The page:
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PAUL CÉSAR HELLEU Vannes 1859 - 1927 Paris
Double Portrait of the Artist's Daughter Ellen.
Drawing in black, red and white chalk; circa 1902-03. Signed: Helleu.
Against the wishes of his widowed mother, Helleu went to Paris in 1876 having got a place at the École des Beaux-Arts where he began studies with one of the leading academic painters of the day, Jean-Léon Gérome. At the second Impressionist exhibition of 1876 he met Whistler, Monet and John Singer Sargent. His friendship with Giovanni Boldini inclined him toward the style for which he was to become famous, characterized by elegant linear contours with dashing use of three color shading.
Public acceptance in the late 1870s eluded Helleu until Sargent, impressed with his technique, offered to buy one of his paintings. By 1884 Helleu had begun to receive commissions and at this time he was commissioned to paint a portrait of the fourteen-year old Alice Guérin. The two fell desperately in love and were finally permitted by her parents to marry in 1886. Her beauty and refinement soon endeared them to Paris society and Helleu became an important portraitist, painting and drawing the rich, the famous and the infamous of France and England.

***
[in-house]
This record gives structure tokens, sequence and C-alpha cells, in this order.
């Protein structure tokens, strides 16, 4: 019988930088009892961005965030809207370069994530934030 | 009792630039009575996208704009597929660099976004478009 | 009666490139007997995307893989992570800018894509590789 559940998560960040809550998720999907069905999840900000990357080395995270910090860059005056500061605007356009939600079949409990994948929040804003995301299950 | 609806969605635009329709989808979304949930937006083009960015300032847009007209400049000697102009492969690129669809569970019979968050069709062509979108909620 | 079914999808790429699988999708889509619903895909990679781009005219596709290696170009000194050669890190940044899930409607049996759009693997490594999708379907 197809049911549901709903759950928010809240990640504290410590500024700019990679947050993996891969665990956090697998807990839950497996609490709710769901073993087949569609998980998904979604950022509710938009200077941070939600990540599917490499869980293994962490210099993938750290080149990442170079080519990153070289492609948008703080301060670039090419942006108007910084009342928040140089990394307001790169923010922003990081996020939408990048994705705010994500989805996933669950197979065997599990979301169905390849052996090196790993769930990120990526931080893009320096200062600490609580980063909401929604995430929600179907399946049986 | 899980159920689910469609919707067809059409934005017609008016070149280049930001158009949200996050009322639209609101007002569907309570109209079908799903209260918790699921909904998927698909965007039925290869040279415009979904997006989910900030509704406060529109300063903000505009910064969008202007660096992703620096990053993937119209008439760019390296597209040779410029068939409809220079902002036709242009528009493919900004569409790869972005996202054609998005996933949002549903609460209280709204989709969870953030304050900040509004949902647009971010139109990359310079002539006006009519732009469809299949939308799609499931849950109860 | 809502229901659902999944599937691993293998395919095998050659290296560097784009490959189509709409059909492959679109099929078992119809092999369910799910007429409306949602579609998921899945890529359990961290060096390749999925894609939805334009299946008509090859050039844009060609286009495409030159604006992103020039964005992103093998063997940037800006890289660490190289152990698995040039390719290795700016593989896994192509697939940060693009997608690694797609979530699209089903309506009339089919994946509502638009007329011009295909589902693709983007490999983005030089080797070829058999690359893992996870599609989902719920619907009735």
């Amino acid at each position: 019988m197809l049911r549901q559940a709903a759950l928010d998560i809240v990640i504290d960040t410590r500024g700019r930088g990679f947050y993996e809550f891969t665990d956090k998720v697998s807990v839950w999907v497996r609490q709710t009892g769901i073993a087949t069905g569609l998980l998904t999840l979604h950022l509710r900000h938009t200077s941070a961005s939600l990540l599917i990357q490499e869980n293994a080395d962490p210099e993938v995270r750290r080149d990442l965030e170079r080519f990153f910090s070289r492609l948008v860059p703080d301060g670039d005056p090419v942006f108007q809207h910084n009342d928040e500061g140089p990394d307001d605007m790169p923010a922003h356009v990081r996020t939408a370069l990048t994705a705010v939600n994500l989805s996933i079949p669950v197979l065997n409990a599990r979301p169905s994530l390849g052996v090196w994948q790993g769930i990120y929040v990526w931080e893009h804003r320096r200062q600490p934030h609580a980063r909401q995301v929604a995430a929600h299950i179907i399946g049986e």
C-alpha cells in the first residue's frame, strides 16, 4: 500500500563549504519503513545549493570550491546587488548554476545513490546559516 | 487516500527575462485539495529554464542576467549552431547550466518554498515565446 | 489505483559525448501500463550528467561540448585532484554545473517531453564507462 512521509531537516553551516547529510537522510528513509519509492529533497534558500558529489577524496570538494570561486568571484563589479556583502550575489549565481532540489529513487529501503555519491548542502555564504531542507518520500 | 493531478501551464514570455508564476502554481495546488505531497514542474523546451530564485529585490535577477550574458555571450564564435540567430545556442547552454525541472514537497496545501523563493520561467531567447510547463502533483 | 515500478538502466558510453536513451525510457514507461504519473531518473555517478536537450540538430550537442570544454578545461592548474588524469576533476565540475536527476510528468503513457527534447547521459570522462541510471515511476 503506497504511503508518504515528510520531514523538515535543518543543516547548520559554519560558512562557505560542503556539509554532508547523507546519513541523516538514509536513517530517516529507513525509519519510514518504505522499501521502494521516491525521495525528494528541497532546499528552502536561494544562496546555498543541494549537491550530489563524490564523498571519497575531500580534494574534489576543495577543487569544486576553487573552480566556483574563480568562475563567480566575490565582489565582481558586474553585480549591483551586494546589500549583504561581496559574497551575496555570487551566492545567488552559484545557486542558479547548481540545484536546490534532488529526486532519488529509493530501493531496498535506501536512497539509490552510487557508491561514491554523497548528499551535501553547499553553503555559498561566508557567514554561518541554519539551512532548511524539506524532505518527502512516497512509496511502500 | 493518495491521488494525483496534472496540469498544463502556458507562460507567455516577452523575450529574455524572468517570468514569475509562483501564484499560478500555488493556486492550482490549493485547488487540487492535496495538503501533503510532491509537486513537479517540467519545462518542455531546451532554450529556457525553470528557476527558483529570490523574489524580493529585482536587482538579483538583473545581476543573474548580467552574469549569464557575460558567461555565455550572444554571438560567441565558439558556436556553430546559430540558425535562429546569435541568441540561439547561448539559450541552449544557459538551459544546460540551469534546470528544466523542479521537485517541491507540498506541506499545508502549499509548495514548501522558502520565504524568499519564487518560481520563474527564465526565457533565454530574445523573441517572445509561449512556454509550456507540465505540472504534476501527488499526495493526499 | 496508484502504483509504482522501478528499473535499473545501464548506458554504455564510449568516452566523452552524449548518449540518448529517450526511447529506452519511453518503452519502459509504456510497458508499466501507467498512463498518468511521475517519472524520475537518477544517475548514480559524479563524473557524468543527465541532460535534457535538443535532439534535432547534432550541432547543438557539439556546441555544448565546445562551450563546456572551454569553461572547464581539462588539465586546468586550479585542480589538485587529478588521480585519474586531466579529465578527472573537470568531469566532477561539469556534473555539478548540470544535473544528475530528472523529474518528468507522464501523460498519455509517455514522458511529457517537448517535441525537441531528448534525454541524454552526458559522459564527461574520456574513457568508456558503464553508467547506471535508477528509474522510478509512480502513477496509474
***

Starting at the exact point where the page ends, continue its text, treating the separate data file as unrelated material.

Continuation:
If the artist’s brilliant technique was often at the service of glamorous portraits of beau-monde (and demi-monde), it ought to be admitted that Helleu could also turn this technique to more personal ends. His drawing of his beloved daughter Ellen (1887-1956), c. 1902-3 demonstrates his bravura style, and as well, a certain psychological penetration. Depicted twice, the Ellen at the right seems to look at Ellen on the left with ambivalent curiosity, suggesting the conflicting emotions of a young woman, obviously beautiful and just beginning to realize it, coming of age in an atmosphere of refinement and public awareness of her femininity.
274 x 613 mm 10 13/16 x 24 1/8 inches